But Cases doesn’t seem to have been content with simply making this daily commute, and so he seems to have deliberately slowed down to take a closer look at the world he was traveling through, often stopping for a brief visit or an inadvertent photographic adventure. along the way. Since at least some of the land it passed through is used for agriculture, many of these short interludes are farm-themed. He visits orange groves, follows pickers through trees and pays attention to geometric piles of plastic crates. He is interested in the graphic shapes of tractor wheels and sees tractors of different shapes and sizes. He follows a man plowing on horseback, passes a sheep farm, and sees heaps of onions drying in the sun. And when he looks up, jet trails have crisscrossed in a thicket of lines in the blue sky above. Most of these observations take the form of a short series of photographs, where Cases follows his eye as it bounces around the subject, seeing it again and again from different angles or momentary points in time.
People form another group of subjects on this daily journey, most moving in and out of view for a single image. Most walk, run, or ride their bikes, with most not paying much heed to Cases and his attentions. Others sit in cars, drive tractors or wait in gas stations and shopping areas, talking on the phone, having a quick drink or offering directions. Many of these encounters seem to take the length of a short conversation, with Cases snapping half a dozen images as he explains what he’s up to or has pointless small talk; most of those walking around (many with long walking sticks) seem happy to stop for a quick chat between neighbors and have their picture taken.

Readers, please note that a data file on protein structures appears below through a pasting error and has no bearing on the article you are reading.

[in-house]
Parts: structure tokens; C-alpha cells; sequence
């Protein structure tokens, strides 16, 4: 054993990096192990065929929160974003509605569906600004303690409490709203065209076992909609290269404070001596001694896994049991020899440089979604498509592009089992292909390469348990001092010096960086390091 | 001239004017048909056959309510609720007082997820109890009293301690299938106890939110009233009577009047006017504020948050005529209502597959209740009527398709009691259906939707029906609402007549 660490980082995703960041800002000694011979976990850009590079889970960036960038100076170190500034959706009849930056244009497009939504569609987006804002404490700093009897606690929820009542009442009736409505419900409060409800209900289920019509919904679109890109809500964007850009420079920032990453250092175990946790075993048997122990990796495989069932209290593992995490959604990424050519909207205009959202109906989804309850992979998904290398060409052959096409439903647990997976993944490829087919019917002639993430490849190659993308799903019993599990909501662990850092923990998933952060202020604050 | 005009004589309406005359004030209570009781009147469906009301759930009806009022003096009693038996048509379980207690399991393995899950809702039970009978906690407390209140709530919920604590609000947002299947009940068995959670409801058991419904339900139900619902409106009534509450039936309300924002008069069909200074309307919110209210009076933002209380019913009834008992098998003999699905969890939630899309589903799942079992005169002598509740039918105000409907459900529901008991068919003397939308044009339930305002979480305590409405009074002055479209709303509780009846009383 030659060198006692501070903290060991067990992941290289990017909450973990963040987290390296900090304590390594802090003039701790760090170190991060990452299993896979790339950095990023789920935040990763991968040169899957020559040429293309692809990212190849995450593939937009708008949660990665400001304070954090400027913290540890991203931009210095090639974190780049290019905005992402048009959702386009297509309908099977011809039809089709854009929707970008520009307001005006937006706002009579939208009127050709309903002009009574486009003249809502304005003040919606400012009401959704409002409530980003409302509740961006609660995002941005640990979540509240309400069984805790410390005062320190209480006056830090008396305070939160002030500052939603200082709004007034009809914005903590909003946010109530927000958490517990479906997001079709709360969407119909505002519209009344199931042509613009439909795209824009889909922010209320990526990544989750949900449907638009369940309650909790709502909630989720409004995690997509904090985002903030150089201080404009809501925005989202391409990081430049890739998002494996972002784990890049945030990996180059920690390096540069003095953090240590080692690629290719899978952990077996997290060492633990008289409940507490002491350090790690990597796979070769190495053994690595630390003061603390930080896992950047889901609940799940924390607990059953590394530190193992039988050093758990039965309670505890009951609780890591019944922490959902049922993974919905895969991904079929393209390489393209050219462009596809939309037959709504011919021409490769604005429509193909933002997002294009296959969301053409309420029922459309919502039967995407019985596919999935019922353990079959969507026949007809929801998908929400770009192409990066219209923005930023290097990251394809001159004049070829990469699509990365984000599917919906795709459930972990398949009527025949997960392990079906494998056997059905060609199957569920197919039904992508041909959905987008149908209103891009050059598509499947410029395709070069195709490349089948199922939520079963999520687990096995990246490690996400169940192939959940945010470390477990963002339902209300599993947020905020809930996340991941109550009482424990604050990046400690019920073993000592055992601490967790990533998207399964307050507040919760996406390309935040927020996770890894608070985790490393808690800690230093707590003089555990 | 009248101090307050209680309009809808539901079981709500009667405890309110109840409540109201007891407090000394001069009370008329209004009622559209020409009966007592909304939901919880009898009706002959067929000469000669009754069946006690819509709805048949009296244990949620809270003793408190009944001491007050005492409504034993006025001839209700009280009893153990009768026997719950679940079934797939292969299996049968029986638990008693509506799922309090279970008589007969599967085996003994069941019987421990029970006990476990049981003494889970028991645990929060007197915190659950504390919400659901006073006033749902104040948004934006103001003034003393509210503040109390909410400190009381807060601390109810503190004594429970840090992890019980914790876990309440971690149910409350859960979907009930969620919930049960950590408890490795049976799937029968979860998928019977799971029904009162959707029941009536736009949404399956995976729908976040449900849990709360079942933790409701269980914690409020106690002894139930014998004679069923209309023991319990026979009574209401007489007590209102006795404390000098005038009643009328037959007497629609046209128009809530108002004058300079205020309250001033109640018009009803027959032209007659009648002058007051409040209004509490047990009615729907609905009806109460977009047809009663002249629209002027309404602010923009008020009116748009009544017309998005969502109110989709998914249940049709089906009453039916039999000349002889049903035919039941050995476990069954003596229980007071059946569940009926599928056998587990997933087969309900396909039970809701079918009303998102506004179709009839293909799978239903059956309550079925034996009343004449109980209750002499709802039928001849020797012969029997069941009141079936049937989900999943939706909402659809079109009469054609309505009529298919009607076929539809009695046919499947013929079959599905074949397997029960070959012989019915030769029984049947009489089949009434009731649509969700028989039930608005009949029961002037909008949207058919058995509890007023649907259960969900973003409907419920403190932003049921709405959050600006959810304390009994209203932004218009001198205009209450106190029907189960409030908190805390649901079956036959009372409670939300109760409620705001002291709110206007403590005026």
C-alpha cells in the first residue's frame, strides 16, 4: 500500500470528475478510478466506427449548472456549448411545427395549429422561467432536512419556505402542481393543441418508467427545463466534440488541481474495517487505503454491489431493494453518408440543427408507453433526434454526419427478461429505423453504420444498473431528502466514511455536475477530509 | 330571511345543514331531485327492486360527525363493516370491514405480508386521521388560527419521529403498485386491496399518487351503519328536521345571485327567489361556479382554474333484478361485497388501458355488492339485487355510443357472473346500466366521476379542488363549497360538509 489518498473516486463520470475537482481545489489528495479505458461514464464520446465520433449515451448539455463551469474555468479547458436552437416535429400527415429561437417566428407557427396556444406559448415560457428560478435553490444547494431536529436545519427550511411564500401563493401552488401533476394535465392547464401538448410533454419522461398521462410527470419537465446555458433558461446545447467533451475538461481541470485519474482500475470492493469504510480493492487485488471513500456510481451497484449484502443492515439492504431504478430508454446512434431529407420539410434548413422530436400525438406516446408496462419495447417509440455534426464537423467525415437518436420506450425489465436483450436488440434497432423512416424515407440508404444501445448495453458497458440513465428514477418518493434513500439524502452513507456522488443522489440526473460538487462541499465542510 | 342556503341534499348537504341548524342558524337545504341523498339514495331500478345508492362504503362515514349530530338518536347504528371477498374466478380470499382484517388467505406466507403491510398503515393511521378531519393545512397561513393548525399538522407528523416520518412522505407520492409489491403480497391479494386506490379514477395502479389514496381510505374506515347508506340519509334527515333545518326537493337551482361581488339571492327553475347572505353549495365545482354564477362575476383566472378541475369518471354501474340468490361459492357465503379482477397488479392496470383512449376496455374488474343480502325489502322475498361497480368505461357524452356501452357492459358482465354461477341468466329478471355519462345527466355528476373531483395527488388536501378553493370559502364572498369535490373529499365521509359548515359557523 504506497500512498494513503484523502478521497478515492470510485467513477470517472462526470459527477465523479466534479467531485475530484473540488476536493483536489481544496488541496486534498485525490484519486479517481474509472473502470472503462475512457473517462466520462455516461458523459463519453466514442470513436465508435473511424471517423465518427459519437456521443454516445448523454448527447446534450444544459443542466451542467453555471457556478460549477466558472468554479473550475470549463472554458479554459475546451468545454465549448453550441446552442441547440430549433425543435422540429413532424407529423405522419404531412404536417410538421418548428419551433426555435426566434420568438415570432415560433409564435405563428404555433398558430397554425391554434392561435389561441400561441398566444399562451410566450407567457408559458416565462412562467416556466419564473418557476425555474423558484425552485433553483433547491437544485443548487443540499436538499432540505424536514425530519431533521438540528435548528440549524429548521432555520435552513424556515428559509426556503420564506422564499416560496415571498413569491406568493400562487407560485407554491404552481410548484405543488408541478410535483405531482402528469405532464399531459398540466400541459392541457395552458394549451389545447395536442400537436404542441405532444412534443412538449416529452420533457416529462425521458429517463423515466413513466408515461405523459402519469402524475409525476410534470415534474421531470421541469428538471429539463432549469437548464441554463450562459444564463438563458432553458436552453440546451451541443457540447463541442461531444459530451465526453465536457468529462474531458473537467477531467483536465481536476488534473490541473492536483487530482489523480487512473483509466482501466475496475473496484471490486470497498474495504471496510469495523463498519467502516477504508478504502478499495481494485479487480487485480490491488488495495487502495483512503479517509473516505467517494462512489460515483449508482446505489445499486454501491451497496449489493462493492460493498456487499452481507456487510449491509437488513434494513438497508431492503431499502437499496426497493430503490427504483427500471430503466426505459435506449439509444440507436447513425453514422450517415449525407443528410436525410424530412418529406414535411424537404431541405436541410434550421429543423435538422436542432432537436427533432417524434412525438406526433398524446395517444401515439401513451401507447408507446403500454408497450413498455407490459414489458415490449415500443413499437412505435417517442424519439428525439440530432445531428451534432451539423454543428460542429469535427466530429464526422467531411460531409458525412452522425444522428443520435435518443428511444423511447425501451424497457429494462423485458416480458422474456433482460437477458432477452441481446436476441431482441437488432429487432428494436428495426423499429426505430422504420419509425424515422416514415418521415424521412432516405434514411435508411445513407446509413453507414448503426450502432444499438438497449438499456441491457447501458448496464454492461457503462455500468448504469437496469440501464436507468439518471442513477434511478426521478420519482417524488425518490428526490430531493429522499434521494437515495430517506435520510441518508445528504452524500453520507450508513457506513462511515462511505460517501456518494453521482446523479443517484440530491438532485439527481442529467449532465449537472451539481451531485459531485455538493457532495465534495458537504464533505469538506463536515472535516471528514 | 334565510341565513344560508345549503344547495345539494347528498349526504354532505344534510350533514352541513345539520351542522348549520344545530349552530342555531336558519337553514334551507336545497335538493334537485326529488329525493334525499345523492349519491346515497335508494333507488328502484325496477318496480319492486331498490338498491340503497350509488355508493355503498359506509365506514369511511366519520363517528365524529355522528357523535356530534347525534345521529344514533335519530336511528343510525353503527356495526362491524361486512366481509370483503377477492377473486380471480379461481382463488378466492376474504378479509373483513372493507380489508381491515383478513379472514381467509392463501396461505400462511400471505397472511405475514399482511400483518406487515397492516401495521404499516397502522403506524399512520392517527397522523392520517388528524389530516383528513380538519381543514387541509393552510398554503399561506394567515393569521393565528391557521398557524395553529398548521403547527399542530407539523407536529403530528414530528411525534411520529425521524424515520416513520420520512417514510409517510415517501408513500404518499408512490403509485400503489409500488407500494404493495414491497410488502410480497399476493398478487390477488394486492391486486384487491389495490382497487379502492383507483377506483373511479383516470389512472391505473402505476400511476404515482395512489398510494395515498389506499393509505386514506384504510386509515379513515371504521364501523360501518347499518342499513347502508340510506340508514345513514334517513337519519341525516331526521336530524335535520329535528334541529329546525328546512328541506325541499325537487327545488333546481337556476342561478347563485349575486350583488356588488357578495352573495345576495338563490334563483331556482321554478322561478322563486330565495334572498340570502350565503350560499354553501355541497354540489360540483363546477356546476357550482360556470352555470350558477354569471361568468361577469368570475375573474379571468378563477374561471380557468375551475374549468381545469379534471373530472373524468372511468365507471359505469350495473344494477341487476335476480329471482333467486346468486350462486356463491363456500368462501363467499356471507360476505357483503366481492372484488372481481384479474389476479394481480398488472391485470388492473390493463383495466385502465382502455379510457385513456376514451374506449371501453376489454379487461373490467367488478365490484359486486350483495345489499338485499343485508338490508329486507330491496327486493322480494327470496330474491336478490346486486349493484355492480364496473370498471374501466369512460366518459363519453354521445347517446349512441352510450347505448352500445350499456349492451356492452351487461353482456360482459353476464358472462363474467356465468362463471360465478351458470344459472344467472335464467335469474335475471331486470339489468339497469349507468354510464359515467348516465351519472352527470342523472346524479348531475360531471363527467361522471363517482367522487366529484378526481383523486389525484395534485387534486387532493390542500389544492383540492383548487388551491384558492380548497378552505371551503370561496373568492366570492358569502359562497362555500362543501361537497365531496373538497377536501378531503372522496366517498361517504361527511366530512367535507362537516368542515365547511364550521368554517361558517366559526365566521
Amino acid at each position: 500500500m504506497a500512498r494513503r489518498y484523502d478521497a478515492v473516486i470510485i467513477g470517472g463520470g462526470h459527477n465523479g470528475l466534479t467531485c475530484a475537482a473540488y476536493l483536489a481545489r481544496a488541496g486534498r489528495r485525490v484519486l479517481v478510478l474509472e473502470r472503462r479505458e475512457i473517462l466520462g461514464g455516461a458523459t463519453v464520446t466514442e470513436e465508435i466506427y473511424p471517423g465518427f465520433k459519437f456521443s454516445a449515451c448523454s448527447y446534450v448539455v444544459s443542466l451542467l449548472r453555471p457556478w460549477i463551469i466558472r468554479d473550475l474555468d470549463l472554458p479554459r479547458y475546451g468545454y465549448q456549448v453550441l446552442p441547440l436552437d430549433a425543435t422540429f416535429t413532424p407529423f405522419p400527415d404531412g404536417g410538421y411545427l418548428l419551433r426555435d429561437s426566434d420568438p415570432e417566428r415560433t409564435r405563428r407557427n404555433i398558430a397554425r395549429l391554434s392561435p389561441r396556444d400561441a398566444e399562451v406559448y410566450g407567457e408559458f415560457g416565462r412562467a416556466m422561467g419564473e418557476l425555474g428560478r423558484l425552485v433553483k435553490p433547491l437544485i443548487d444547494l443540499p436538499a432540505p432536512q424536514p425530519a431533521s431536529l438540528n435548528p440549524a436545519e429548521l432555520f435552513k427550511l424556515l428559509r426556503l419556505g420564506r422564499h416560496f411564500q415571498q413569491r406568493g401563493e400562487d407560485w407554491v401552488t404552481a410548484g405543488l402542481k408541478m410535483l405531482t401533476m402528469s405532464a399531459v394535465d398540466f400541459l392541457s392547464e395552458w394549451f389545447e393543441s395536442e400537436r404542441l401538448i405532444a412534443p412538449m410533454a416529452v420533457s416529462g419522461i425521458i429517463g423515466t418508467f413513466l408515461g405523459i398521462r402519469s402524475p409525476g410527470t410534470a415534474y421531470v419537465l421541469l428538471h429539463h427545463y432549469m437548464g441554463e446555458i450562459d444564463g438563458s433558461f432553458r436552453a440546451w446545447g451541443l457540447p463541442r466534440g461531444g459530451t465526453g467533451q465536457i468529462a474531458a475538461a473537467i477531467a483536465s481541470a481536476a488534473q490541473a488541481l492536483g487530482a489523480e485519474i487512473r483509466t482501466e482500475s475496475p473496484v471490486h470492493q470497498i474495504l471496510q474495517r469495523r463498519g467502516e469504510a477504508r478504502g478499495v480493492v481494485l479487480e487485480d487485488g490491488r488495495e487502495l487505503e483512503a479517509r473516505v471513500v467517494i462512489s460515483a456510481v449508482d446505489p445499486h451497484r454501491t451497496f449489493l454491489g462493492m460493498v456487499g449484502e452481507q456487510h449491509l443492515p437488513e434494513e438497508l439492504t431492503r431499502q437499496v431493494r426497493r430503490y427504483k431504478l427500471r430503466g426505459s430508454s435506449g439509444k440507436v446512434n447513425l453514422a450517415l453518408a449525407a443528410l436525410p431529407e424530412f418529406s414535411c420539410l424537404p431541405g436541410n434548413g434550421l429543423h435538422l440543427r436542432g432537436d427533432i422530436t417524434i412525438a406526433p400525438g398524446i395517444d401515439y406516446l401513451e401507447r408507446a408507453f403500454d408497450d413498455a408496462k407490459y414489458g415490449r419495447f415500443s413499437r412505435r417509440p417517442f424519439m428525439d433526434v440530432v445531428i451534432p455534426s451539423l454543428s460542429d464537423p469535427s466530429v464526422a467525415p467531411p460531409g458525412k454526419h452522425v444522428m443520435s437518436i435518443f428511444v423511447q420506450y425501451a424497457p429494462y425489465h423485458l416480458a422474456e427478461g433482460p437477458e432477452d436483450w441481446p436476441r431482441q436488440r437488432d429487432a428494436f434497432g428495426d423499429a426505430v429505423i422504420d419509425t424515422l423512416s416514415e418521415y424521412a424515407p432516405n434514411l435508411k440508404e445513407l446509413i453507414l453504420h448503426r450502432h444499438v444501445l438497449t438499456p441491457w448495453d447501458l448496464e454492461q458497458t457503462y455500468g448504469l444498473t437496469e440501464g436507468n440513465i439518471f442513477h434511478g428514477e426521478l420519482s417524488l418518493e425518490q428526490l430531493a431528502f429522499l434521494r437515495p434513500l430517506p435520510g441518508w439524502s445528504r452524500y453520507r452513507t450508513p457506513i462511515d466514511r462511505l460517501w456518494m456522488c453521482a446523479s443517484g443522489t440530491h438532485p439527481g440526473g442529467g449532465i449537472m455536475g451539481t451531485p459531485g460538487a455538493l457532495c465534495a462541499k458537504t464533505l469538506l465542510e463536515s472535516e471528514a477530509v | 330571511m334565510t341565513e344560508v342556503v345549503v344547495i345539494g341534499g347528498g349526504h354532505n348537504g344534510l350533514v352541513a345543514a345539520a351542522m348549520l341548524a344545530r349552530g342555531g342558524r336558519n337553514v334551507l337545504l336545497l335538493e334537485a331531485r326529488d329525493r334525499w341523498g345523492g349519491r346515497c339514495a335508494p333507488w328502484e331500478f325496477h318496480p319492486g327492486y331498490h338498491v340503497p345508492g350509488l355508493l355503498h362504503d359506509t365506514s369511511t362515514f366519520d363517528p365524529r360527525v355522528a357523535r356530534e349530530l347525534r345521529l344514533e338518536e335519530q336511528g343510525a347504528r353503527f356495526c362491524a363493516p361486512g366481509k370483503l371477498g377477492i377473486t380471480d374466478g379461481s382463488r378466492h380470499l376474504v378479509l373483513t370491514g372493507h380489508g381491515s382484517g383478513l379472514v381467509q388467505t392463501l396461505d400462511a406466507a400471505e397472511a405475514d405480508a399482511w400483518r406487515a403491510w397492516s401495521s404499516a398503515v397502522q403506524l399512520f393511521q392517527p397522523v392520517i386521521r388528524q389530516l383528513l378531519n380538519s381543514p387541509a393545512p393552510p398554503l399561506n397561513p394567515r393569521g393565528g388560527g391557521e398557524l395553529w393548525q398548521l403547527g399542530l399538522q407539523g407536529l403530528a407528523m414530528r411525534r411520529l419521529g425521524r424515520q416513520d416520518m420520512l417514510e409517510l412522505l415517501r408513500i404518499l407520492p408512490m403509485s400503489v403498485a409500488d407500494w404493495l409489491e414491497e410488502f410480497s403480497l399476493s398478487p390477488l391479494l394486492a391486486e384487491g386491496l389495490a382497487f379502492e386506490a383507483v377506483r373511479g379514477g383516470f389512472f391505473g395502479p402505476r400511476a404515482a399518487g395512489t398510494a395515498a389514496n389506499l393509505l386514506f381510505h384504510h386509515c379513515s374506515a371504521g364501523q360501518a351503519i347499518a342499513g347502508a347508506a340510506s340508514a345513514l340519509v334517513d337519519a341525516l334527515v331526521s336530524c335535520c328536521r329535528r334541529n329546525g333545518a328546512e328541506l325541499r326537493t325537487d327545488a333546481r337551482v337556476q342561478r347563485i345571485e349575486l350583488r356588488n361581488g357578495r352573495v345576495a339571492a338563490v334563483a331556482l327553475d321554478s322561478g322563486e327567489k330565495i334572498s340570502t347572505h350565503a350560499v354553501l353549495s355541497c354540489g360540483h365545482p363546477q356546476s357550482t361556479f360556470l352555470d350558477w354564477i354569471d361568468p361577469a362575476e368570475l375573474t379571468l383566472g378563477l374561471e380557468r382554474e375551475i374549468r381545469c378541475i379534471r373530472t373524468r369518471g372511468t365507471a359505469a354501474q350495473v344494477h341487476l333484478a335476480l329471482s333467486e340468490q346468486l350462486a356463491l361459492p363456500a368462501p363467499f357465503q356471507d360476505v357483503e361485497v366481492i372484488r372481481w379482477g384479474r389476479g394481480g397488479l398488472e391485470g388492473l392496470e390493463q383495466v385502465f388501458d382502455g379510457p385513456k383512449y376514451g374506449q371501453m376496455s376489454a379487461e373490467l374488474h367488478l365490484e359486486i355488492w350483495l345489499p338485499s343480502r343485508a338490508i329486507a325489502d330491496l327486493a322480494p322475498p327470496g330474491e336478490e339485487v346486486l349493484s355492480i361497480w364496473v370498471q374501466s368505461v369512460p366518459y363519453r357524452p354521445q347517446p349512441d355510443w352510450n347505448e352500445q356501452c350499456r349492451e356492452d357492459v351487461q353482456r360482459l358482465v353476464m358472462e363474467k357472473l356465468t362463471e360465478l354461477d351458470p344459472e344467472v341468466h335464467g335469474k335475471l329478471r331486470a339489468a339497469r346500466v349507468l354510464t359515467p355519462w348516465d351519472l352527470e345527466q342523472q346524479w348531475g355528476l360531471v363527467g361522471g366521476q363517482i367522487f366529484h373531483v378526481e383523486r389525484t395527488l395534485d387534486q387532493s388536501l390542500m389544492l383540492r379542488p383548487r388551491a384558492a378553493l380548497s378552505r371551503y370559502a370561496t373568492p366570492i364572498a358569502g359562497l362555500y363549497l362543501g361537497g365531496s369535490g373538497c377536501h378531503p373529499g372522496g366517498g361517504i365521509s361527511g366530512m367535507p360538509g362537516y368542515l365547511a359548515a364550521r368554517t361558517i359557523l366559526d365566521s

Out of his car and now on foot, Cases notices many objects and finds arrangements that could be called still lifes. He notices rubbish and hubcaps on the side of the road, old doors and other rubbish available for sale, hand-painted sale signs, murals and graffiti, and an array of flowers. close together that add splashes of color to the flow. Add some stray dogs, a dead snake, winding plastic pipes, a set of keys attached to a fence, a black dog hiding under a cactus, and some birds perched on some pipes, and the image stream becomes more and more detailed , the daily discoveries seeming to surge from the surroundings with an attention-grabbing punch.